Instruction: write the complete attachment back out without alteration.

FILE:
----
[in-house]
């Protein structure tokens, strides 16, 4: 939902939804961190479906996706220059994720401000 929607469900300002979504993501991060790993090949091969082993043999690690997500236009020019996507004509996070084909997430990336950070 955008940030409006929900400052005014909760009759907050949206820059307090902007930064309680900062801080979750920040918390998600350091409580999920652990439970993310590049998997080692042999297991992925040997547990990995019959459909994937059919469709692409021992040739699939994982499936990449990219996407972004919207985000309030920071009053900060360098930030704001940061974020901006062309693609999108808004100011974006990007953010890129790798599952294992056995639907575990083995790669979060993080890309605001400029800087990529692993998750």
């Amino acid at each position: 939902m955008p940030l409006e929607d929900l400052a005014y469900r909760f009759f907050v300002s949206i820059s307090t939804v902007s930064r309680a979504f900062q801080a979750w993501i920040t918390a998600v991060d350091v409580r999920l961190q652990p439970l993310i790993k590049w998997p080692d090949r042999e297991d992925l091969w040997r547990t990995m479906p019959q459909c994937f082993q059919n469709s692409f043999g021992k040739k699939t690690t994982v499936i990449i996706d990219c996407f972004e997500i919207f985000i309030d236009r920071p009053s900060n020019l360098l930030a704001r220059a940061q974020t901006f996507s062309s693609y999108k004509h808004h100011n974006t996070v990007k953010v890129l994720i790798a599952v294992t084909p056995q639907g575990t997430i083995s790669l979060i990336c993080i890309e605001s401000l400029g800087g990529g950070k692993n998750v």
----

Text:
[in-house]
């Protein structure tokens, strides 16, 4: 939902939804961190479906996706220059994720401000 929607469900300002979504993501991060790993090949091969082993043999690690997500236009020019996507004509996070084909997430990336950070 955008940030409006929900400052005014909760009759907050949206820059307090902007930064309680900062801080979750920040918390998600350091409580999920652990439970993310590049998997080692042999297991992925040997547990990995019959459909994937059919469709692409021992040739699939994982499936990449990219996407972004919207985000309030920071009053900060360098930030704001940061974020901006062309693609999108808004100011974006990007953010890129790798599952294992056995639907575990083995790669979060993080890309605001400029800087990529692993998750």
């Amino acid at each position: 939902m955008p940030l409006e929607d929900l400052a005014y469900r909760f009759f907050v300002s949206i820059s307090t939804v902007s930064r309680a979504f900062q801080a979750w993501i920040t918390a998600v991060d350091v409580r999920l961190q652990p439970l993310i790993k590049w998997p080692d090949r042999e297991d992925l091969w040997r547990t990995m479906p019959q459909c994937f082993q059919n469709s692409f043999g021992k040739k699939t690690t994982v499936i990449i996706d990219c996407f972004e997500i919207f985000i309030d236009r920071p009053s900060n020019l360098l930030a704001r220059a940061q974020t901006f996507s062309s693609y999108k004509h808004h100011n974006t996070v990007k953010v890129l994720i790798a599952v294992t084909p056995q639907g575990t997430i083995s790669l979060i990336c993080i890309e605001s401000l400029g800087g990529g950070k692993n998750v």